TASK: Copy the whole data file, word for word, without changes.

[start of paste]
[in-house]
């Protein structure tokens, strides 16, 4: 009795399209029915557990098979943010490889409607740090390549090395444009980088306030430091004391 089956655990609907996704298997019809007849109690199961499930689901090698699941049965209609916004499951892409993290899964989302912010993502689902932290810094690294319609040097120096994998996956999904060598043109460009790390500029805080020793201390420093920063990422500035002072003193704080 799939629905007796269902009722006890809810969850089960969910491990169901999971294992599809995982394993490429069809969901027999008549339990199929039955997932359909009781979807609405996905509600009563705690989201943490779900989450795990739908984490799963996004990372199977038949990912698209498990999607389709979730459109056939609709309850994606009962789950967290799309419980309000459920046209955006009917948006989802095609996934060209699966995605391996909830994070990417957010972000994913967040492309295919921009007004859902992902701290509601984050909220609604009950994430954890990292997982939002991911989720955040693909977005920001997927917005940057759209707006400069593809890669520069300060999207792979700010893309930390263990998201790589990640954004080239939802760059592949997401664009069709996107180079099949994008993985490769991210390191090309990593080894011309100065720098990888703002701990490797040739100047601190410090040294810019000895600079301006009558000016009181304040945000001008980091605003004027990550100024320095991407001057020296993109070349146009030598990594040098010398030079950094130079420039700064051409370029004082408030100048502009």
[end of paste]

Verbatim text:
[in-house]
């Protein structure tokens, strides 16, 4: 009795399209029915557990098979943010490889409607740090390549090395444009980088306030430091004391 089956655990609907996704298997019809007849109690199961499930689901090698699941049965209609916004499951892409993290899964989302912010993502689902932290810094690294319609040097120096994998996956999904060598043109460009790390500029805080020793201390420093920063990422500035002072003193704080 799939629905007796269902009722006890809810969850089960969910491990169901999971294992599809995982394993490429069809969901027999008549339990199929039955997932359909009781979807609405996905509600009563705690989201943490779900989450795990739908984490799963996004990372199977038949990912698209498990999607389709979730459109056939609709309850994606009962789950967290799309419980309000459920046209955006009917948006989802095609996934060209699966995605391996909830994070990417957010972000994913967040492309295919921009007004859902992902701290509601984050909220609604009950994430954890990292997982939002991911989720955040693909977005920001997927917005940057759209707006400069593809890669520069300060999207792979700010893309930390263990998201790589990640954004080239939802760059592949997401664009069709996107180079099949994008993985490769991210390191090309990593080894011309100065720098990888703002701990490797040739100047601190410090040294810019000895600079301006009558000016009181304040945000001008980091605003004027990550100024320095991407001057020296993109070349146009030598990594040098010398030079950094130079420039700064051409370029004082408030100048502009």